Note: this citation may be lacking information needed for this citation format:
Not specified: Masters Thesis or Doctoral Dissertation

Council of Science Editors:

Schellenberg C. The social organization of mothers' work: managing the risk and the responsibility for Fetal Alcohol Spectrum Disorder. [Thesis]. University of Victoria; 2012. Available from: http://hdl.handle.net/1828/4207

Note: this citation may be lacking information needed for this citation format:
Not specified: Masters Thesis or Doctoral Dissertation


University of Michigan

2. Lee, Wen-Yu. Exploring professional knowledge and practices collaboratively in problem -based discussions: Online and face -to -face discourses in a nursing class.

Degree: PhD, Nursing, 2004, University of Michigan

This study contributes to two major areas of research into problem-based learning: (1) investigations of self-directed learning from a social perspective and (2) examinations of the effects of different modes of communication imbedded in PBL. Content analysis and discourse analysis were applied to two different implementations of PBL in a graduate nursing course: online treaded discussions using problems at the level of principles and face-to-face discussions using real patient cases. Primary data included 751 online messages and eight sessions of face-to-face discussions. The first part of the study investigated the interplay between self-directed learning and group interactions by focusing on the formation of learning topics and the collaborative use of learning resources. Results indicated that the content posted by peers provided a fruitful foundation for the formation of learning topics and subsequent discussions pursued by students. Also, throughout these discussions, students broadened their conceptual knowledge and incorporated academic publications in reference to professional and personal experiences. The discussions produced iterative interrelated processes of knowledge building and information searching. The second part of the study investigated common and unique discursive interactions in the two PBL settings online and face-to-face. While both settings supported authentic learning and students' initiatives for learning, each offered distinct learning opportunities. Online discussions provided more support for crafting multiple perspectives, presenting multiple resources, and reflecting on multiple approaches for the same problem. The real-time, immediate responses to the problem, nevertheless, assisted with inspection of misunderstandings displayed during the discussions. Students were directly involved in each other's inquiry and clinical reasoning processes for decision making. This study argues that the reciprocal relationship between self-directed learning and group interaction in online discussions supports the exploration of a wide range of related issues and connections between information from various resources. Therefore, educators should take advantage of online discussions to encourage the investigation of ethical dilemmas, controversial and debatable topics, or diverse theoretical perspectives. Yet, online discourses were not sufficient for understanding nursing practices. Students relied on each other's immediate feedback to monitor and critique clinical reasoning. Thus, having students discuss fully contextualized cases face-to-face helps students apply knowledge to realistic situations. Advisors/Committee Members: Berger, Carl F. (advisor), Rex, Lesley Ann (advisor).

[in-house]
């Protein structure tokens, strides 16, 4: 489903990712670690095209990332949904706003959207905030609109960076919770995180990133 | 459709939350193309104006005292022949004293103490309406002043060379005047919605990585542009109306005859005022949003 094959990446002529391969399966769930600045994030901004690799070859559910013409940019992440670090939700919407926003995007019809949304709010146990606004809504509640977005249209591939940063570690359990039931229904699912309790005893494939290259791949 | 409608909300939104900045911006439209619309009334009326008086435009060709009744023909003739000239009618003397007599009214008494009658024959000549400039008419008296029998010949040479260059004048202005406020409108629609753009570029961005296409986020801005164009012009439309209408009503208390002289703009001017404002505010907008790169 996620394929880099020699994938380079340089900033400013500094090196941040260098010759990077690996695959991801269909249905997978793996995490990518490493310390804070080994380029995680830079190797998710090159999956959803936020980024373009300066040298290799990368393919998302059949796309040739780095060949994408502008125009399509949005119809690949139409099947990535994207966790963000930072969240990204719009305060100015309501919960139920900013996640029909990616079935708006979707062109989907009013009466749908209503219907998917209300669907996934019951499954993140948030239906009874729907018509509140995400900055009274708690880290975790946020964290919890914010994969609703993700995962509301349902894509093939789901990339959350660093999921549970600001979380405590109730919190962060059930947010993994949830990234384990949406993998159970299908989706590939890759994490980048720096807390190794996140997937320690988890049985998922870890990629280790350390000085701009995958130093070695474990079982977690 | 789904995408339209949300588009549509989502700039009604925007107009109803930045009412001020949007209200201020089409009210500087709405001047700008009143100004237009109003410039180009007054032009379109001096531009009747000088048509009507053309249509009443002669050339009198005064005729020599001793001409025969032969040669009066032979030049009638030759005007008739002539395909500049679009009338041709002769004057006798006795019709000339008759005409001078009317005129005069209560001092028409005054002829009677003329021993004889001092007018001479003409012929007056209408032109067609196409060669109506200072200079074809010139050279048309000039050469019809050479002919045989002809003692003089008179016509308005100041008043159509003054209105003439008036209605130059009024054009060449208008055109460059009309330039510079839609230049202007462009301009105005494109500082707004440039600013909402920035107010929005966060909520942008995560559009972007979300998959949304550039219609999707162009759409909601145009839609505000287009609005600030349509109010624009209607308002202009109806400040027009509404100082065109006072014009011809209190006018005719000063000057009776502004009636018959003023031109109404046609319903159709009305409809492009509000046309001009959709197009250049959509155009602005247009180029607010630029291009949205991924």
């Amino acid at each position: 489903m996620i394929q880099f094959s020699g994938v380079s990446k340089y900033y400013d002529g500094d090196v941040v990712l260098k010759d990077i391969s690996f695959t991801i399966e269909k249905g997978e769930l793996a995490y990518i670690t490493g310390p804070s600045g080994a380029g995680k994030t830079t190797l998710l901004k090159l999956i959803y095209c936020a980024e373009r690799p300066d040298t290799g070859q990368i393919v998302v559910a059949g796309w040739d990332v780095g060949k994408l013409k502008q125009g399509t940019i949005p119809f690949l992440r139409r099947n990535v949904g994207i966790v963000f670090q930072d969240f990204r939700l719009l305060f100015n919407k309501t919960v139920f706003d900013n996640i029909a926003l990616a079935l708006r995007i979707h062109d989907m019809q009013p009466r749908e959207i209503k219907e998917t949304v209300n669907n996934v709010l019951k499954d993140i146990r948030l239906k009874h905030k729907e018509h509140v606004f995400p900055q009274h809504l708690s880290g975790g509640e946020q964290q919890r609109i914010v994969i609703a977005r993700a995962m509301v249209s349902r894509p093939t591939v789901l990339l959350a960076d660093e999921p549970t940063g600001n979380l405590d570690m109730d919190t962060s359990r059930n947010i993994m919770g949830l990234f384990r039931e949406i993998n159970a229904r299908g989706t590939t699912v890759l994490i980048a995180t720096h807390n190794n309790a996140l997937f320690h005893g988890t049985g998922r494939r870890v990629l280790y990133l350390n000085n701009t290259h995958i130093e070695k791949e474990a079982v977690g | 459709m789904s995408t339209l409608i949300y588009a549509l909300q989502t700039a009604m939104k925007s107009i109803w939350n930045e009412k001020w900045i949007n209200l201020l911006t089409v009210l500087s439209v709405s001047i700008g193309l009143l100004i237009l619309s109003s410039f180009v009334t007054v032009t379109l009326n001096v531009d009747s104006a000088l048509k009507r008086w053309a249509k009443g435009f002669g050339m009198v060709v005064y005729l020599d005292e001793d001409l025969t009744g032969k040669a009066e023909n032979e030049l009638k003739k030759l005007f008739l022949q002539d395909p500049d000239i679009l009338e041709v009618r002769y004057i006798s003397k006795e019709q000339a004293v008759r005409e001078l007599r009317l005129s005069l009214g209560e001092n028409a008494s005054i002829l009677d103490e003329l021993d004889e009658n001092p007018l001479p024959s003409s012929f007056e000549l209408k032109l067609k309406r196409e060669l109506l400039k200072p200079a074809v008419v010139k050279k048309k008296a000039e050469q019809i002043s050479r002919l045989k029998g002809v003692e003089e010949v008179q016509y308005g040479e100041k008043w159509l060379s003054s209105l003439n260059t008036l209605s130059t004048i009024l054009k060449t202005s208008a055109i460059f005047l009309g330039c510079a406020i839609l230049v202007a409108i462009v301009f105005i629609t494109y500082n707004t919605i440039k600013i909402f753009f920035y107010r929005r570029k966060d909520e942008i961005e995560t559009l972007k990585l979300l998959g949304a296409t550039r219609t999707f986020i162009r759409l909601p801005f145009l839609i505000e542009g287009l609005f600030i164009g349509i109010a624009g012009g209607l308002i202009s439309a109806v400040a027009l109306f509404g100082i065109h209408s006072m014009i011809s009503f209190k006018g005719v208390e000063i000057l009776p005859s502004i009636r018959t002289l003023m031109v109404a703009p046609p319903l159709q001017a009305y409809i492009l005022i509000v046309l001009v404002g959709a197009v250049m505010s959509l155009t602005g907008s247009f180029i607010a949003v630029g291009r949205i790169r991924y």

Subjects/Keywords: Class; Collaboration; Collaboratively; Discourses; Exploring; Face-to-face; Nursing Education; Online; Practices; Problem-based Discussions; Professional Knowledge

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APA · Chicago · MLA · Vancouver · CSE | Export to Zotero / EndNote / Reference Manager

APA (6th Edition):

Lee, W. (2004). Exploring professional knowledge and practices collaboratively in problem -based discussions: Online and face -to -face discourses in a nursing class. (Doctoral Dissertation). University of Michigan. Retrieved from http://hdl.handle.net/2027.42/124480

Chicago Manual of Style (16th Edition):

Lee, Wen-Yu. “Exploring professional knowledge and practices collaboratively in problem -based discussions: Online and face -to -face discourses in a nursing class.” 2004. Doctoral Dissertation, University of Michigan. Accessed September 18, 2020. http://hdl.handle.net/2027.42/124480.

MLA Handbook (7th Edition):